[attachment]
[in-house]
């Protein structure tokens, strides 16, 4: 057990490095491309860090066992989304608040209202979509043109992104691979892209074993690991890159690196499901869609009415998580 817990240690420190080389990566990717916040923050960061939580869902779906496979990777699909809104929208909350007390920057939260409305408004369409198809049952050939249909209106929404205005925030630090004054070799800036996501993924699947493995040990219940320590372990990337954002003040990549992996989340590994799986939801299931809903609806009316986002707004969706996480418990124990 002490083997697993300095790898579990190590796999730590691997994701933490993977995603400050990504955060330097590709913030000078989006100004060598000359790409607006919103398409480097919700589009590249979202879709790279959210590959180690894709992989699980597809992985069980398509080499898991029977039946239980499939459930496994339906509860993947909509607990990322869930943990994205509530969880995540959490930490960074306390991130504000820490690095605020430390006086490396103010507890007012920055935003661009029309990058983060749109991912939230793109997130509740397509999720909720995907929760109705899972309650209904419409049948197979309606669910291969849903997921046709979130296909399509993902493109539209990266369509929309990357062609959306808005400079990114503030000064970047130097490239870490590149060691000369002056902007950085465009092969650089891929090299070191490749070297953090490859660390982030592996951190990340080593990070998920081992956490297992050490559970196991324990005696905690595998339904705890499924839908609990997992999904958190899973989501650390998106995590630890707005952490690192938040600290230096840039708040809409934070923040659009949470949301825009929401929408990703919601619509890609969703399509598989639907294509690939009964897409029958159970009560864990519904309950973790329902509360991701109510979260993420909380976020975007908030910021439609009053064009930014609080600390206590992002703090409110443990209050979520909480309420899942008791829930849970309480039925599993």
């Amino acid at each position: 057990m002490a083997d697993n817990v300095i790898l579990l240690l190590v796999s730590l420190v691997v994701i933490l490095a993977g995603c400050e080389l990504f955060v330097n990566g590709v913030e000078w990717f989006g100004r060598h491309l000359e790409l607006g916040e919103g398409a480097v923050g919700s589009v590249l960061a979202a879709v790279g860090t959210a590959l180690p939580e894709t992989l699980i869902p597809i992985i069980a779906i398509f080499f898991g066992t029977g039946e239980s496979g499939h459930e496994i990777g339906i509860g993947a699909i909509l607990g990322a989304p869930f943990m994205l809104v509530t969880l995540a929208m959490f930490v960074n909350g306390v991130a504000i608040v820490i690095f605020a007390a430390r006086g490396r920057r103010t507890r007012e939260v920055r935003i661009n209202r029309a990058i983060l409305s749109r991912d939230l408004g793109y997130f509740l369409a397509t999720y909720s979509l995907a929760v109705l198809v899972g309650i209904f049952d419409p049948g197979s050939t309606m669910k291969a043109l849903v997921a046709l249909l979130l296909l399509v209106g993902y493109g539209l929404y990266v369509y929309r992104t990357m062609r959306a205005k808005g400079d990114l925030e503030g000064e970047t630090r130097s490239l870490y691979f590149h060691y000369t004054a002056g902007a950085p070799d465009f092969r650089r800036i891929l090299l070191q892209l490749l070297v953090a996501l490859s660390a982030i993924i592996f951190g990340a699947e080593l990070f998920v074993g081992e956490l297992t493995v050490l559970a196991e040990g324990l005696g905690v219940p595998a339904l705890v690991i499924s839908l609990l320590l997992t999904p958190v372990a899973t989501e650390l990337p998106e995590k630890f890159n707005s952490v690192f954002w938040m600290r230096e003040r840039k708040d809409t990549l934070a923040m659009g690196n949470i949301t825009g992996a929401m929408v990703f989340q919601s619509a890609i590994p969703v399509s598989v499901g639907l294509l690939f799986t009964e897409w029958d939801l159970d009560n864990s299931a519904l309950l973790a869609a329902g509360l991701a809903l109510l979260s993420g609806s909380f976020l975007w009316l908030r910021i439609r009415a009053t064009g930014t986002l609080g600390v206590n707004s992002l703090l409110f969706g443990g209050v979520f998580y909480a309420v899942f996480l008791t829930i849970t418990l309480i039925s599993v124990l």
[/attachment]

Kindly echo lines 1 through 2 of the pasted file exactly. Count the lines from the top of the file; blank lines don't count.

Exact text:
[in-house]
């Protein structure tokens, strides 16, 4: 057990490095491309860090066992989304608040209202979509043109992104691979892209074993690991890159690196499901869609009415998580 817990240690420190080389990566990717916040923050960061939580869902779906496979990777699909809104929208909350007390920057939260409305408004369409198809049952050939249909209106929404205005925030630090004054070799800036996501993924699947493995040990219940320590372990990337954002003040990549992996989340590994799986939801299931809903609806009316986002707004969706996480418990124990 002490083997697993300095790898579990190590796999730590691997994701933490993977995603400050990504955060330097590709913030000078989006100004060598000359790409607006919103398409480097919700589009590249979202879709790279959210590959180690894709992989699980597809992985069980398509080499898991029977039946239980499939459930496994339906509860993947909509607990990322869930943990994205509530969880995540959490930490960074306390991130504000820490690095605020430390006086490396103010507890007012920055935003661009029309990058983060749109991912939230793109997130509740397509999720909720995907929760109705899972309650209904419409049948197979309606669910291969849903997921046709979130296909399509993902493109539209990266369509929309990357062609959306808005400079990114503030000064970047130097490239870490590149060691000369002056902007950085465009092969650089891929090299070191490749070297953090490859660390982030592996951190990340080593990070998920081992956490297992050490559970196991324990005696905690595998339904705890499924839908609990997992999904958190899973989501650390998106995590630890707005952490690192938040600290230096840039708040809409934070923040659009949470949301825009929401929408990703919601619509890609969703399509598989639907294509690939009964897409029958159970009560864990519904309950973790329902509360991701109510979260993420909380976020975007908030910021439609009053064009930014609080600390206590992002703090409110443990209050979520909480309420899942008791829930849970309480039925599993």